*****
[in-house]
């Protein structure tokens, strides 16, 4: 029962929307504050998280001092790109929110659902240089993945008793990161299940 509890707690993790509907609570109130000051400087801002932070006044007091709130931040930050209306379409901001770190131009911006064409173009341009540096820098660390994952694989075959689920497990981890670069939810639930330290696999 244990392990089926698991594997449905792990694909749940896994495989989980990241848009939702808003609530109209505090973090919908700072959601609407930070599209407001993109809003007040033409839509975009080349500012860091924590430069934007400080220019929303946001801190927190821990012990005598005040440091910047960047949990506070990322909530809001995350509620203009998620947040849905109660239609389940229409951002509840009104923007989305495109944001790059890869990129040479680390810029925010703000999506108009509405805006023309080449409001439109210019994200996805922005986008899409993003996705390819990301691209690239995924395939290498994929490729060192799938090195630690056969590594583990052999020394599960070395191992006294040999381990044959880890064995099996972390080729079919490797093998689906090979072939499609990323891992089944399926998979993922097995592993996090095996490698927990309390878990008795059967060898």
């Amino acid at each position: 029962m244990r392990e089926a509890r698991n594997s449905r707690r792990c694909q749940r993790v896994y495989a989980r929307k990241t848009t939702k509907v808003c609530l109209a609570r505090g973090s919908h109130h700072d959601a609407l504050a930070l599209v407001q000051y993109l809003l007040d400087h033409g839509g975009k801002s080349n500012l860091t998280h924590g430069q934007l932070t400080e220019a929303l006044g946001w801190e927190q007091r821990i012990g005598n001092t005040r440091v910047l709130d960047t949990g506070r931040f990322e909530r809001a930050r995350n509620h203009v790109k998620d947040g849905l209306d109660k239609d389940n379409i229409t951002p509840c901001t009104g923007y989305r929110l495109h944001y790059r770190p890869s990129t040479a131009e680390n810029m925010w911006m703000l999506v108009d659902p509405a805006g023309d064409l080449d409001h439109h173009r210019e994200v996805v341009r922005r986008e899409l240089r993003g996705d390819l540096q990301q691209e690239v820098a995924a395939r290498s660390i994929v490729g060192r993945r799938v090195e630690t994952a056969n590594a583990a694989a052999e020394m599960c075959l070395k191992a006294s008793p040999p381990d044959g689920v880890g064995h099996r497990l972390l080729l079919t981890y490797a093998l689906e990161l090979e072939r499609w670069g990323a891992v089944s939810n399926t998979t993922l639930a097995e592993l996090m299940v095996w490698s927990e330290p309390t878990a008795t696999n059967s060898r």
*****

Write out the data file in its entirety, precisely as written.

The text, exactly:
[in-house]
């Protein structure tokens, strides 16, 4: 029962929307504050998280001092790109929110659902240089993945008793990161299940 509890707690993790509907609570109130000051400087801002932070006044007091709130931040930050209306379409901001770190131009911006064409173009341009540096820098660390994952694989075959689920497990981890670069939810639930330290696999 244990392990089926698991594997449905792990694909749940896994495989989980990241848009939702808003609530109209505090973090919908700072959601609407930070599209407001993109809003007040033409839509975009080349500012860091924590430069934007400080220019929303946001801190927190821990012990005598005040440091910047960047949990506070990322909530809001995350509620203009998620947040849905109660239609389940229409951002509840009104923007989305495109944001790059890869990129040479680390810029925010703000999506108009509405805006023309080449409001439109210019994200996805922005986008899409993003996705390819990301691209690239995924395939290498994929490729060192799938090195630690056969590594583990052999020394599960070395191992006294040999381990044959880890064995099996972390080729079919490797093998689906090979072939499609990323891992089944399926998979993922097995592993996090095996490698927990309390878990008795059967060898």
């Amino acid at each position: 029962m244990r392990e089926a509890r698991n594997s449905r707690r792990c694909q749940r993790v896994y495989a989980r929307k990241t848009t939702k509907v808003c609530l109209a609570r505090g973090s919908h109130h700072d959601a609407l504050a930070l599209v407001q000051y993109l809003l007040d400087h033409g839509g975009k801002s080349n500012l860091t998280h924590g430069q934007l932070t400080e220019a929303l006044g946001w801190e927190q007091r821990i012990g005598n001092t005040r440091v910047l709130d960047t949990g506070r931040f990322e909530r809001a930050r995350n509620h203009v790109k998620d947040g849905l209306d109660k239609d389940n379409i229409t951002p509840c901001t009104g923007y989305r929110l495109h944001y790059r770190p890869s990129t040479a131009e680390n810029m925010w911006m703000l999506v108009d659902p509405a805006g023309d064409l080449d409001h439109h173009r210019e994200v996805v341009r922005r986008e899409l240089r993003g996705d390819l540096q990301q691209e690239v820098a995924a395939r290498s660390i994929v490729g060192r993945r799938v090195e630690t994952a056969n590594a583990a694989a052999e020394m599960c075959l070395k191992a006294s008793p040999p381990d044959g689920v880890g064995h099996r497990l972390l080729l079919t981890y490797a093998l689906e990161l090979e072939r499609w670069g990323a891992v089944s939810n399926t998979t993922l639930a097995e592993l996090m299940v095996w490698s927990e330290p309390t878990a008795t696999n059967s060898r």